Age Old Wisdom On Leadership: The West Way
In my last entry, we made it half way around the Medicine Wheel and revealed the strengths and weaknesses of the South way. A person with South medicine is characterized by his or her deep respect for the individual and an ability to make others feel safe and valued. However, if lacking balance in the other 3 directions, they can too often avoid conflict, enable others who need to take care of themselves and accommodate, rather than lead with independence of thought and action.
Here’s a visual cue to remember the South Way:
Today, we are going to talk about the West Way. The Lakota Sioux call this “The Place That Looks Within”. The time of day is sunset, always a good time to reflect on what has taken place during the day, and the animal totem is the Black or Brown Bear.
The bear represents the West because they are both very goal focused. However, like those with great West Medicine, they are constantly discerning and analyzing with an eye towards perfection. Bears are focused on their goal, which is often food. When they go into the berry bush for their dinner, they will discern and discard the sour berries and pick only the ripe ones. The way of the West is always to “measure twice so you only have to cut once”.
While those with strong East power move quickly and even circularly towards goals, those with strong West power move methodically and in a linear, step-wise fashion towards achieving those same goals.
Furthermore, while those with great East Power may actually speak to what they think they know and fare well in a spontaneous setting, which values in the moment wisdom, a person with West power would be reluctant to speak up at that same meeting without having done some due diligence research.
For West’s, quality is their main priority. West are maximizers at heart, which means they like to improve things. They are uncomfortable with loose ends. They find every typo and seize every opportunity to better something. Which gets us to a well-worn phrase we have used over the last couple of weeks: one’s greatest strength can quickly become one’s greatest weakness.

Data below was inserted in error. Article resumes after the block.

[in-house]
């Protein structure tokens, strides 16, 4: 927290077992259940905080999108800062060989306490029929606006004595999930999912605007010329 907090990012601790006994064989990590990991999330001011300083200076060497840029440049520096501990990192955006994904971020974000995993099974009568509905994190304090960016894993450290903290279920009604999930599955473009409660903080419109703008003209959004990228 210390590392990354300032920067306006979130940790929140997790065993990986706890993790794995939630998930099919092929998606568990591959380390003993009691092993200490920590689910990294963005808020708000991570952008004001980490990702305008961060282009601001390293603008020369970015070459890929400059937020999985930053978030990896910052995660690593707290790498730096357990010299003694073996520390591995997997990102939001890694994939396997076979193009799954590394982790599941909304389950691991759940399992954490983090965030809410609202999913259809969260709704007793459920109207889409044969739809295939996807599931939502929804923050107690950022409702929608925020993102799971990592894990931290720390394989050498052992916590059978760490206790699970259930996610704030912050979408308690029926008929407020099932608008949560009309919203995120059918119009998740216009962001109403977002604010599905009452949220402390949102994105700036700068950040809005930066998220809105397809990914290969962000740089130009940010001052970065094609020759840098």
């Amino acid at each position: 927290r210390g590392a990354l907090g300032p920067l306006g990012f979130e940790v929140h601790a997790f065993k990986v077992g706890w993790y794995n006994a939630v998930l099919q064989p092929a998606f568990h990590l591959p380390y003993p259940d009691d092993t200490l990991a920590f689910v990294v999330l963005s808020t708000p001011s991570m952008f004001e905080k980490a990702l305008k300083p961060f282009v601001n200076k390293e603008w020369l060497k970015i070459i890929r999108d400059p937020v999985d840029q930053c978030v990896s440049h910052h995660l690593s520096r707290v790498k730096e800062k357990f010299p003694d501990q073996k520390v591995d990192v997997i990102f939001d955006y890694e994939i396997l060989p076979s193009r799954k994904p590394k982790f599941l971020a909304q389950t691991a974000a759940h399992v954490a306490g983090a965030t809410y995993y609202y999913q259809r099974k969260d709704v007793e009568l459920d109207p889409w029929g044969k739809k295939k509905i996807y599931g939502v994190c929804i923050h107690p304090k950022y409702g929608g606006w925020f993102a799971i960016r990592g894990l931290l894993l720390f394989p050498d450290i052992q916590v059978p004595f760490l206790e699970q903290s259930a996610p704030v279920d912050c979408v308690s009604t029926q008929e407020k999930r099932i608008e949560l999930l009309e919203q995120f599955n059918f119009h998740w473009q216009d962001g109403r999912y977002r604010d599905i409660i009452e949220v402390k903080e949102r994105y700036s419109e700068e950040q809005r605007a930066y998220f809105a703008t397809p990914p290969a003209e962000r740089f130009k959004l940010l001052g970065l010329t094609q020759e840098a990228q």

While others are soaring with ideas and possibilities, the Wests can’t help themselves from thinking about how this might all fail. When others are ready to move forward with a breakthrough strategy, Wests are saying, “I think we need more time to analyze, pilot and evaluate. “
In fact, in an imperfect world, the Wests can be stuck with what we call analysis paralysis: waiting for more proof when time is ticking and opportunity will be missed. In short, the West in us sometimes has to learn how to lead in times of ambiguity and uncertainty without all the data to make the right decision.
There is one more potential pitfall worth mentioning. Those with strong West medicine have the power to remain objective longer than everyone else. This is a great gift, as they are unlikely, for example, to be captured by a trendy idea and more likely to go for sustainable long-term solutions. Yet while they are thinking things through, it is common for their faces and body language to go flat. As they think deeply, they appear cold and insensitive. They are less likely to smile, nod and affirm things right away, and more likely to spend the most time contemplating.
The stereotype of being unreadable combined with a tendency to want to pick out a plan’s flaws can make them tough partners for those who tend to be relationship-based. They may be listening deeper than anyone in the room, but they can be perceived as cold and judgmental.
As you will learn as we continue on the path of the Medicine Wheel, one of the challenges is to not take things personally and learn how to partner across our differences. For now, just take note.
In summary, a person with West power is a masterful critical thinker and a reliable problem solver with a capacity to engineer projects and produce long-term sustainable solutions. When out of balance with the other directions of the Medicine Wheel, the danger is analysis paralysis and being seen as judgmental, too focused on the details and missing the big picture.
Over the next three weeks, we will review one more place on the wheel: the North way. Then, we will pull it all together to help examine our road to better balance. Stay tuned!
To read about the other Medicine wheel positions, click the following links:
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